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Proceedings Paper

Status review of field emission displays
Author(s): Joseph Ghrayeb; Reginald Daniels
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Paper Abstract

Cathode ray tube (CRT) technology dominates the direct view display market. Mature CRT technology for many designs is still the preferred choice. CRT manufacturers have greatly improved the size and weight of the CRT displays. High performance CRTs continue to be in great demand, however, supply have to contend with the vanishing CRT vendor syndrome. Therefore, the vanishing CRT vendor syndrome fuels the search for an alternate display technology source. Within the past 10 years, field emission display (FED) technology had gained momentum and, at one time, was considered the most viable electronic display technology candidate [to replace the CRT]. The FED community had advocated and promised many advantages over active matrix liquid crystal displays (AMLCD), electro luminescent (EL) or Plasma displays. Some observers, including potential FED manufacturers and the Department of Defense, (especially the Defense Advanced Research Project Agency (DARPA)), consider the FED entry as having leapfrog potential. Despite major investments by US manufacturers as well as Asian manufacturers, reliability and manufacturing difficulties greatly slowed down the advancement of the technology. The FED manufacturing difficulties have caused many would-be FED manufacturing participants to abandon FED research. This paper will examine the trends, which are leading this nascent technology to its downfall. FED technology was once considered to have the potential to leapfrog over AMLCD's dominance in the display industry. At present the FED has suffered severe setbacks and there are very few [FED] manufacturers still pursuing research in the area. These companies have yet to deliver a display beyond the prototype stage.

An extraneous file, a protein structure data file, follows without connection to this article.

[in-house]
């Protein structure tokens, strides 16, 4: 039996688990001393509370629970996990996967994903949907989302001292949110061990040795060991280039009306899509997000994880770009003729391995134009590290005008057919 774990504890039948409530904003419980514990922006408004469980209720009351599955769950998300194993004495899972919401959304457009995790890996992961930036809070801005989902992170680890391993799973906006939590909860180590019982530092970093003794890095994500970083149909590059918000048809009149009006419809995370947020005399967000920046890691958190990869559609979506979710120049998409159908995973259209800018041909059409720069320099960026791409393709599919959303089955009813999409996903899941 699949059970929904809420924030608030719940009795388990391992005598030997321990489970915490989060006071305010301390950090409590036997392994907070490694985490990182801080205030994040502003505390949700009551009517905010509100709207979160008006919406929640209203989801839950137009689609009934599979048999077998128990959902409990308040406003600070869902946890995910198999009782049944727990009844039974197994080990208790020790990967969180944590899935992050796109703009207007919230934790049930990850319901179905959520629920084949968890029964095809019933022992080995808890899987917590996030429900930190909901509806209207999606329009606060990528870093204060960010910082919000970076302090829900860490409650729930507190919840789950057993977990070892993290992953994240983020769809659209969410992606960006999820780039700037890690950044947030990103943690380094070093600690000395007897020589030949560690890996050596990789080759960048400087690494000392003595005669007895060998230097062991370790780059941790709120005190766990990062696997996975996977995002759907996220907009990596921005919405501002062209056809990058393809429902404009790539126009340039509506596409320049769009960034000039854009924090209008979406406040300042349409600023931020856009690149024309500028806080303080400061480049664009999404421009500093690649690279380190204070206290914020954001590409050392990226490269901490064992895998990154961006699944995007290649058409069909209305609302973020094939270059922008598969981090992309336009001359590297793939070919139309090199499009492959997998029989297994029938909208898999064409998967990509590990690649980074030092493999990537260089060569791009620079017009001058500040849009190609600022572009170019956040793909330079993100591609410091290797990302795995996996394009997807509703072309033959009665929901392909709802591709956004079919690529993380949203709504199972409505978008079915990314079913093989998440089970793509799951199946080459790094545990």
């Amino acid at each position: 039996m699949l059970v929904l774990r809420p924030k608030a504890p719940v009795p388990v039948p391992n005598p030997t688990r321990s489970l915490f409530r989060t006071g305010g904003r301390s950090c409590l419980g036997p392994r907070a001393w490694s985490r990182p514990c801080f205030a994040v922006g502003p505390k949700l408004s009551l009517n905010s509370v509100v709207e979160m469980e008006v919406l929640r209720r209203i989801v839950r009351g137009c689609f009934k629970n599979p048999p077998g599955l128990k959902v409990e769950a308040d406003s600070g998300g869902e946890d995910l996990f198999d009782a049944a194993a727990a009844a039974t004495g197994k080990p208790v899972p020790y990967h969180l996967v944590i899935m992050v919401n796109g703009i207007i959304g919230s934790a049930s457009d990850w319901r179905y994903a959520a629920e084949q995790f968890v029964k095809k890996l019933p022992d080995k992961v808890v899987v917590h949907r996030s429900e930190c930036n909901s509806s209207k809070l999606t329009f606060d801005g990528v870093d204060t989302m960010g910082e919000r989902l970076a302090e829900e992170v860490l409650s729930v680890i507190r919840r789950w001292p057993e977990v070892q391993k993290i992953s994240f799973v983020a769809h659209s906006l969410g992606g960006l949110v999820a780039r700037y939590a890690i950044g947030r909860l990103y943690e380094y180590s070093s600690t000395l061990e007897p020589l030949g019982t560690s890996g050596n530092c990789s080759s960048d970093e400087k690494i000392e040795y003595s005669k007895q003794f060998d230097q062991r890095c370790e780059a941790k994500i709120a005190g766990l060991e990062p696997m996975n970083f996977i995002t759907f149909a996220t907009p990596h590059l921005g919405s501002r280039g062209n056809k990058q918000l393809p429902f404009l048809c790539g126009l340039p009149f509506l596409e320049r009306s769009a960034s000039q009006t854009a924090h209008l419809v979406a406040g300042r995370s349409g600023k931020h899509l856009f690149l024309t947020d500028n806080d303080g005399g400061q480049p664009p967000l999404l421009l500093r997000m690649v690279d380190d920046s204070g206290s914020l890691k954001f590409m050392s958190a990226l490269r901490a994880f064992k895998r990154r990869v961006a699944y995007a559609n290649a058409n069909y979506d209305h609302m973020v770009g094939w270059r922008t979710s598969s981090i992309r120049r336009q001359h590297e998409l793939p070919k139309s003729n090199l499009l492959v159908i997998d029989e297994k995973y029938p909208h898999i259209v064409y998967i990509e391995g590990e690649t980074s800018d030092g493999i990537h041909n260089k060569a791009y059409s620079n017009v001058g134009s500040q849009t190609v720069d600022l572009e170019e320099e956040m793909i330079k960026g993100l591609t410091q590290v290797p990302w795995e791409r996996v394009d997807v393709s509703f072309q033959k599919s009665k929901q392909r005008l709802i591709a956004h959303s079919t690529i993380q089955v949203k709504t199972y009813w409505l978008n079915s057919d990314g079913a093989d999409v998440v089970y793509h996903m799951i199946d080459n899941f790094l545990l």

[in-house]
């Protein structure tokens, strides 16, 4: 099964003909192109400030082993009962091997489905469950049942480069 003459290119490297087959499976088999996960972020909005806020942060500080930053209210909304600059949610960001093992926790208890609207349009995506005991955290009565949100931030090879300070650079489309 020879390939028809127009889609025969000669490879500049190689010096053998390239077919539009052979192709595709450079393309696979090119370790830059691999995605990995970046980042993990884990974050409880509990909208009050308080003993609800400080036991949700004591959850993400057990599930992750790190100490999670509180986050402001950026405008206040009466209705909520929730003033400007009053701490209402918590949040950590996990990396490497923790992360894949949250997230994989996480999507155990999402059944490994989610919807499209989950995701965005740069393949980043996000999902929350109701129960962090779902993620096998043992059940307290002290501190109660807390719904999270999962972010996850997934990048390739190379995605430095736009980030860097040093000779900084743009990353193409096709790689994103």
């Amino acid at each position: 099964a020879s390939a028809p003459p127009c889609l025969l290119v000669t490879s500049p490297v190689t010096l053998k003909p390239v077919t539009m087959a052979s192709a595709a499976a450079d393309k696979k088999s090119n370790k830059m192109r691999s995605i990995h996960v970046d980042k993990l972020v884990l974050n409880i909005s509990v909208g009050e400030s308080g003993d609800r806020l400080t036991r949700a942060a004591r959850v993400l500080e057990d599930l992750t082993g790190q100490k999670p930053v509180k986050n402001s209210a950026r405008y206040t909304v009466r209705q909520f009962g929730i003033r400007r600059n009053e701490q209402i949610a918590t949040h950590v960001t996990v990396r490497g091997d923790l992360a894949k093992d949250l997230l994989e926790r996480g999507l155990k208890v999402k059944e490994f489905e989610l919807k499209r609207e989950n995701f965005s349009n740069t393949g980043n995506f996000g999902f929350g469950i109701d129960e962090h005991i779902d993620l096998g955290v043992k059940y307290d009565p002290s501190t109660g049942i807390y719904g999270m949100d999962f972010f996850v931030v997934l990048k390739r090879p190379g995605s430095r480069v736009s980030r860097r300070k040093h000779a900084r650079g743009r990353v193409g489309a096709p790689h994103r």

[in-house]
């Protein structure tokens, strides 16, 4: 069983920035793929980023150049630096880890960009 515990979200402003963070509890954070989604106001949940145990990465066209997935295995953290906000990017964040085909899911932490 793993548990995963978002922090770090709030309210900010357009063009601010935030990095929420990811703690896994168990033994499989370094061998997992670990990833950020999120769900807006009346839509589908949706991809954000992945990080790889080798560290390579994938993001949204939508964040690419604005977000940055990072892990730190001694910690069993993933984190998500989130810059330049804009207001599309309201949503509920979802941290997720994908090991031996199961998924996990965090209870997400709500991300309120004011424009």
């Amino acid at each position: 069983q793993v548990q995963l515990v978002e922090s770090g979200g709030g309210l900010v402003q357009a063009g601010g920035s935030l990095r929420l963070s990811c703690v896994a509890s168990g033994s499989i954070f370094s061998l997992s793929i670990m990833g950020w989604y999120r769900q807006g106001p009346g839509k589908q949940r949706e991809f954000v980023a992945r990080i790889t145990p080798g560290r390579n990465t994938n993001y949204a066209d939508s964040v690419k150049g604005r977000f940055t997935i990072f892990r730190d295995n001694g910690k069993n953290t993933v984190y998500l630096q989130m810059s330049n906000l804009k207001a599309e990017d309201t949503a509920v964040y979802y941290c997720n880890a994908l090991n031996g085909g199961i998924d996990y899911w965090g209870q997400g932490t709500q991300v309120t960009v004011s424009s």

Paper Details

Date Published: 7 September 2001
PDF: 12 pages
Proc. SPIE 4362, Cockpit Displays VIII: Displays for Defense Applications, (7 September 2001); doi: 10.1117/12.439128
Show Author Affiliations
Joseph Ghrayeb, Air Force Research Lab. (United States)
Reginald Daniels, Air Force Research Lab. (United States)

Published in SPIE Proceedings Vol. 4362:
Cockpit Displays VIII: Displays for Defense Applications
Darrel G. Hopper, Editor(s)

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